In This Article Expand or collapse the "in this article" section Organizational Justice

  • Introduction
  • General Overviews
  • Journals
  • Justice Measurement
  • Multifoci Justice
  • Third-Party Justice
  • Justice in Teams
  • Cross-Cultural Perspectives
  • Justice and Affect
  • Justice and Neuroscience
  • Justice and Human Resource Management

Management Organizational Justice
Christine Jackson
  • LAST REVIEWED: 20 June 2023
  • LAST MODIFIED: 28 April 2014
  • DOI: 10.1093/obo/9780199846740-0070


Organizational justice is defined as people’s perceptions of fairness in organizations. The focus of much organizational justice research has been on employees’ perceptions of fairness as opposed to norms regarding how people ought to be treated. Perceived fairness is typically in reference to employees’ perception of how fairly they themselves have been treated by the organization or an authority figure. More recently, researchers have begun to examine how the treatment of third parties, such as coworkers or team members, impacts justice perceptions and reactions to justice.

General Overviews

A number of reviews have been conducted in the organizational justice literature. Greenberg 1987 offers a definition for organizational justice. Cropanzano, et al. 2001 (also cited under Major Theories and Models) provides a broad review of organizational justice literature that is organized around three questions: (1) How do people form perceptions of organizational justice? (2) Why do people care about organizational justice? and (3) What is organizational justice? Greenberg and Colquitt 2005 (also cited under Justice and Human Resource Management) provide a comprehensive overview of the organizational justice literature and identify key methodological issues to consider when studying organizational justice. Colquitt, et al. 2001 (also cited under Organizational Justice Types) and Cohen-Charash and Spector 2001 provide meta-analytic reviews that link organizational justice perceptions to a number of organizationally relevant attitudes and behaviors. Gilliland and colleagues (Gilliland, et al. 2011) have edited a series of books that provide theoretical advancements and suggestions regarding future research topics in emerging areas of organizational justice research. Their most recent volume looks at justice and ethics.

  • Cohen-Charash, Yochi, and Paul E. Spector. “The Role of Justice in Organizations: A Meta-Analysis.” Organizational Behavior and Human Decision Processes 86.2 (2001): 278–321.

    DOI: 10.1006/obhd.2001.2958

    Based on 190 studies, this meta-analytic review found that distributive, procedural, and interactional justice had differential relationships with organizational-relevant outcomes. The review called for additional research on antecedents of justice types and attention to causality in relation to justice types and their correlates.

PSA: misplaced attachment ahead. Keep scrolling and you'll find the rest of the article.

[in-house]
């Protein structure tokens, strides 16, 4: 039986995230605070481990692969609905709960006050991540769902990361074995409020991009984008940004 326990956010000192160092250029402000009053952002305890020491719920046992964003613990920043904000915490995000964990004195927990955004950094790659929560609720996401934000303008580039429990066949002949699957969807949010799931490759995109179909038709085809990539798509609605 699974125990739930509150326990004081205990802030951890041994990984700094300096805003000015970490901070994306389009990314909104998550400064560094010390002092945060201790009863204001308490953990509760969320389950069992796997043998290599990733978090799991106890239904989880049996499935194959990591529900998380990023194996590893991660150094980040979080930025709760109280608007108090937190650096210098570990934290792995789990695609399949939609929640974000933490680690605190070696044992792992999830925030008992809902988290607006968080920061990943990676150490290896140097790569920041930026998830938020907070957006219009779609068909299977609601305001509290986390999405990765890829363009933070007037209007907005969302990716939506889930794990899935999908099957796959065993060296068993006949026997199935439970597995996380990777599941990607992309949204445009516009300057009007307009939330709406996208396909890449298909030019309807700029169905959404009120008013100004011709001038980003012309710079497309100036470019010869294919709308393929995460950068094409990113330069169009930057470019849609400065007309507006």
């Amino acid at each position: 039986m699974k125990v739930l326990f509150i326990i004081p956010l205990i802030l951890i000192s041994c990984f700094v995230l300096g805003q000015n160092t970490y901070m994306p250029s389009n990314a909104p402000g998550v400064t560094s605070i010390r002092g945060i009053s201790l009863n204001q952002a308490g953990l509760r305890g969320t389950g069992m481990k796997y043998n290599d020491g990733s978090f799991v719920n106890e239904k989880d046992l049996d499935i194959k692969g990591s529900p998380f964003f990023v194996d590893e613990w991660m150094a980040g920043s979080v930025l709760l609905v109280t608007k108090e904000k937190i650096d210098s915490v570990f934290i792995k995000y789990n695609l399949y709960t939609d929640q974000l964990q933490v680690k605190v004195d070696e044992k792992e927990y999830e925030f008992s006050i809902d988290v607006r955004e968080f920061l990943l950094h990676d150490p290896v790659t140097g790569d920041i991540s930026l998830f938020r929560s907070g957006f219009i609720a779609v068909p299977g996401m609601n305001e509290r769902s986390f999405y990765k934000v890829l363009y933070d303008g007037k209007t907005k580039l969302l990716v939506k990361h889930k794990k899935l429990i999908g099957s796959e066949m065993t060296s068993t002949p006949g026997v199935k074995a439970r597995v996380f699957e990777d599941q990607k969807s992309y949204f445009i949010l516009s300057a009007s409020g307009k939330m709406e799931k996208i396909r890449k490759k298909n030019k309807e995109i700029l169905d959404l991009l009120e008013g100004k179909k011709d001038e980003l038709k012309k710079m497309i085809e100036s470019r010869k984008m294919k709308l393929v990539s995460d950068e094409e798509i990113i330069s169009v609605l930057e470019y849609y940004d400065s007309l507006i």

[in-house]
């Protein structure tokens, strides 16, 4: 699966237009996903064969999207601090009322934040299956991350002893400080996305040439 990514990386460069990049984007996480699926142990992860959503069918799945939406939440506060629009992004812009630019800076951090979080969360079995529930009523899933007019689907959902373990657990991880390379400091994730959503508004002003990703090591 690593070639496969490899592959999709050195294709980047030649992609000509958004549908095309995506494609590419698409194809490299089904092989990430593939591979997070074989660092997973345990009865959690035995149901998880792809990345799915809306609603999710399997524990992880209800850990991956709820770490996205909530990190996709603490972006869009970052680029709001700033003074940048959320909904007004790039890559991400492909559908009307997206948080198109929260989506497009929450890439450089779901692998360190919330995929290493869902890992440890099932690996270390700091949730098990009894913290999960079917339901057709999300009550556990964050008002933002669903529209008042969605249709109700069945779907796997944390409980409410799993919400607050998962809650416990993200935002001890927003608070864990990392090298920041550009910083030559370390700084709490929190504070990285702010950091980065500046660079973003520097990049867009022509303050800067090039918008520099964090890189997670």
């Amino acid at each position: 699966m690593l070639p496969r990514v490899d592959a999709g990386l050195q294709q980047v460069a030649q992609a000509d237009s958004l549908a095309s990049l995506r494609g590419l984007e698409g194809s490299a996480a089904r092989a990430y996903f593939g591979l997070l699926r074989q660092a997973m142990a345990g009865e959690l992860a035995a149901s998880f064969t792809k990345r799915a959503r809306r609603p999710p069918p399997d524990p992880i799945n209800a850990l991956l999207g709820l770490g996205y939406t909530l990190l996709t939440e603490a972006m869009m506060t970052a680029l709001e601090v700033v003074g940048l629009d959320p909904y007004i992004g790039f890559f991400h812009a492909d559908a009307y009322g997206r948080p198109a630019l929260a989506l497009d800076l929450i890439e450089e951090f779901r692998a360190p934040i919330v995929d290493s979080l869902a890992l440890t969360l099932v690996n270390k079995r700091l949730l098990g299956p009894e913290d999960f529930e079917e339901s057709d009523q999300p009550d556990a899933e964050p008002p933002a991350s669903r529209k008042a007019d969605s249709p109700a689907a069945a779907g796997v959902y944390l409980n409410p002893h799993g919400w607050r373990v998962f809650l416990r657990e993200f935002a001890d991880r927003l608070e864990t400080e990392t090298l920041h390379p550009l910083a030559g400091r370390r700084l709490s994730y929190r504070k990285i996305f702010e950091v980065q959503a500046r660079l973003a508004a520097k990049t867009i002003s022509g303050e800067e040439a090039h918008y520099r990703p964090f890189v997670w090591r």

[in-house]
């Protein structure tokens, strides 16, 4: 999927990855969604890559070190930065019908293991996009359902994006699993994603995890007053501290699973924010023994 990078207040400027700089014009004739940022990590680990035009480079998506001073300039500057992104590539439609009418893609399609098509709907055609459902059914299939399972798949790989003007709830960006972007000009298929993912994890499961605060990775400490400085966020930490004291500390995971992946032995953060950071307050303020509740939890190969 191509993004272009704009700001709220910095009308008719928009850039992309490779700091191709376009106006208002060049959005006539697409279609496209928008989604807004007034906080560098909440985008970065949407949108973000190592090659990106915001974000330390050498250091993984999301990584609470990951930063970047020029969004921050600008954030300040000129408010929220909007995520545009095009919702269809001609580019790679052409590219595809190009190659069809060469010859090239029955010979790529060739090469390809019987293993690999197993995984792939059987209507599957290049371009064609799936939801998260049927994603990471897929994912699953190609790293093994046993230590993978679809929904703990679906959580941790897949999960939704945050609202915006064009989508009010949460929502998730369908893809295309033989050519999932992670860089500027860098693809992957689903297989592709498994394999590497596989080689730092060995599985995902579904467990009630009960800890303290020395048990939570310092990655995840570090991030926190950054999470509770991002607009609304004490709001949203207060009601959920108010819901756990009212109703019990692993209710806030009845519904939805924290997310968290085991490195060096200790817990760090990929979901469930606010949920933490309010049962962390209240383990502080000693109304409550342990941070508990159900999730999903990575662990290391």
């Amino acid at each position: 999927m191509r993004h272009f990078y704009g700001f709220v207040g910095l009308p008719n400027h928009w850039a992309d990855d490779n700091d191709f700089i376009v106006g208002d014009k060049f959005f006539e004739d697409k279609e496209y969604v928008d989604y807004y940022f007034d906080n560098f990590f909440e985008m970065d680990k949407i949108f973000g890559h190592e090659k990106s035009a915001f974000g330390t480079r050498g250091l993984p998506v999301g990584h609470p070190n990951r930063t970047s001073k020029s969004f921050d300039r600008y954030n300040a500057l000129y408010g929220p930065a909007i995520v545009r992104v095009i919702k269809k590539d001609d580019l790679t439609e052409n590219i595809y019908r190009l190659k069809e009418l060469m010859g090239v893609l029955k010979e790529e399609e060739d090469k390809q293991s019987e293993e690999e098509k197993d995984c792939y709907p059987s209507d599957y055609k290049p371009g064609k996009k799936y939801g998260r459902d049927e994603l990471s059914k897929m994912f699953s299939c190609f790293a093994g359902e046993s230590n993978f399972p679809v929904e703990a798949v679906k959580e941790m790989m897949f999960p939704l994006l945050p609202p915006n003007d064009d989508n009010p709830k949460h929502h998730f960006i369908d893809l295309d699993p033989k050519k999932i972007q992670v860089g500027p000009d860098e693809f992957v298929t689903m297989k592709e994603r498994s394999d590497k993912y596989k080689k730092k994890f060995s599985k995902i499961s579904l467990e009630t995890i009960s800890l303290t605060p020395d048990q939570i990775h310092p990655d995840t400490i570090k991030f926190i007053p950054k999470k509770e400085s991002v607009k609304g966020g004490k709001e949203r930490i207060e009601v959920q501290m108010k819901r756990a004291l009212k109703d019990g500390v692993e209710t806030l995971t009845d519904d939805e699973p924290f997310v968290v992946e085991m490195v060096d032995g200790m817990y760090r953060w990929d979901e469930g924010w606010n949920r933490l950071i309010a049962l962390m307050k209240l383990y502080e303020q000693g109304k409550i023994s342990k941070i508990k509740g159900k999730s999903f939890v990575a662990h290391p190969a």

• Colquitt, Jason A., Donald E. Conlon, Michael J. Wesson, Christopher O. L. H. Porter, and K. Yee Ng. “Justice at the Millennium: A Meta-Analytic Review of 25 Years of Organizational Justice Research.” Journal of Applied Psychology 86.3 (2001): 425–445.

    DOI: 10.1037/0021-9010.86.3.425

    This meta-analysis of 183 organizational justice studies found that different types of justice (e.g., distributive, procedural, interpersonal, and informational) were distinct constructs that had overall and unique relationships with organizationally relevant attitudes and behaviors.

  • Cropanzano, Russell, Zinta S. Bryne, D. Ramona Bobocel, and Deborah E. Rupp. “Moral Virtues, Fairness Heuristics, Social Entities, and Other Denizens of Organizational Justice.” Journal of Vocational Behavior 58.2 (2001): 164–209.

    DOI: 10.1006/jvbe.2001.1791

    Provides a broad review of the literature organized around three questions: How do people form perceptions of organizational justice? Why do people care about organizational justice? What is organizational justice? A multiple-needs framework is proposed that is composed of the Instrumental, relational, and moral virtue models of justice.

  • Gilliland, Stephen W., Dirk D. Steiner, Daniel P. Skarlicki, eds. Emerging Perspectives on Organizational Justice and Ethics. Research in Social Science Issues in Management. Charlotte, NC: Information Age, 2011.

    This is the most recent of seven volumes edited by Gilliland and colleagues. These volumes provide theoretical insights and future research suggestions regarding emerging topics in organizational justice. Past volumes have focused on examining organizational justice from various perspectives including cultural, interdisciplinary, moral and social responsibility, and ethics issues, among others.

  • Greenberg, Jerald. “A Taxonomy of Organizational Justice Theories.” Academy of Management Review 12.1 (1987): 9–22.

    Provides a two-dimensional taxonomy of organizational justice theories. A reactive-proactive dichotomy is used to distinguish between theories that focus on seeking to redress injustice versus those striving to attain justice, while a process versus content framework distinguishes between theories that focus on the ends achieved in contrast to the means used to acquire those ends.

  • Greenberg, Jerald, and Jason A. Colquitt, eds. Handbook of Organizational Justice. Mahwah, NJ: Lawrence Erlbaum, 2005.

    This edited handbook is a compilation of chapters that provide a comprehensive review of the justice literature, including a detailed history broken down into time waves; an overview of major theories and empirical work; and discussions regarding the critical theoretical and methodological issues to consider.

back to top

Users without a subscription are not able to see the full content on this page. Please subscribe or login.

How to Subscribe

Oxford Bibliographies Online is available by subscription and perpetual access to institutions. For more information or to contact an Oxford Sales Representative click here.